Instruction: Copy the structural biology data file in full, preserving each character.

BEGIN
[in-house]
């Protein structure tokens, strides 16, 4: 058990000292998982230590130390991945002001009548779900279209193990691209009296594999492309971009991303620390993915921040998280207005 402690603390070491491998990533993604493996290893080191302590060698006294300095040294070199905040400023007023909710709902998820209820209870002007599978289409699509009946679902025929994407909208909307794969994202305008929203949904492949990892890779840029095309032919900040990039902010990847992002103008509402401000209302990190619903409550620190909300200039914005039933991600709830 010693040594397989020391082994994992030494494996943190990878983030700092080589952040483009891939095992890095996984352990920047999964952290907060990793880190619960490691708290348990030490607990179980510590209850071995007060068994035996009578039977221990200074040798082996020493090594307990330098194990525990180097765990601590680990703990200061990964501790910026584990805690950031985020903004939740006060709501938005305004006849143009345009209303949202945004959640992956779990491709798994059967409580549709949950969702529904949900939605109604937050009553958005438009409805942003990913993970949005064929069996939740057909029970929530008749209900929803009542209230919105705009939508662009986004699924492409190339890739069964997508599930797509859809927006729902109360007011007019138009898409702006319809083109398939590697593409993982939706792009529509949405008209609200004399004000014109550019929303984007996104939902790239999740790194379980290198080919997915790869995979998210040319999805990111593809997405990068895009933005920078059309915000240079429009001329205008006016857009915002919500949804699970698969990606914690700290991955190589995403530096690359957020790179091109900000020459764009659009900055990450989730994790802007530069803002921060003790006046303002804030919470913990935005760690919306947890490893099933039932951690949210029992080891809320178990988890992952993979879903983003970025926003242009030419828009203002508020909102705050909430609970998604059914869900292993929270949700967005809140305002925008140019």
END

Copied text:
[in-house]
């Protein structure tokens, strides 16, 4: 058990000292998982230590130390991945002001009548779900279209193990691209009296594999492309971009991303620390993915921040998280207005 402690603390070491491998990533993604493996290893080191302590060698006294300095040294070199905040400023007023909710709902998820209820209870002007599978289409699509009946679902025929994407909208909307794969994202305008929203949904492949990892890779840029095309032919900040990039902010990847992002103008509402401000209302990190619903409550620190909300200039914005039933991600709830 010693040594397989020391082994994992030494494996943190990878983030700092080589952040483009891939095992890095996984352990920047999964952290907060990793880190619960490691708290348990030490607990179980510590209850071995007060068994035996009578039977221990200074040798082996020493090594307990330098194990525990180097765990601590680990703990200061990964501790910026584990805690950031985020903004939740006060709501938005305004006849143009345009209303949202945004959640992956779990491709798994059967409580549709949950969702529904949900939605109604937050009553958005438009409805942003990913993970949005064929069996939740057909029970929530008749209900929803009542209230919105705009939508662009986004699924492409190339890739069964997508599930797509859809927006729902109360007011007019138009898409702006319809083109398939590697593409993982939706792009529509949405008209609200004399004000014109550019929303984007996104939902790239999740790194379980290198080919997915790869995979998210040319999805990111593809997405990068895009933005920078059309915000240079429009001329205008006016857009915002919500949804699970698969990606914690700290991955190589995403530096690359957020790179091109900000020459764009659009900055990450989730994790802007530069803002921060003790006046303002804030919470913990935005760690919306947890490893099933039932951690949210029992080891809320178990988890992952993979879903983003970025926003242009030419828009203002508020909102705050909430609970998604059914869900292993929270949700967005809140305002925008140019």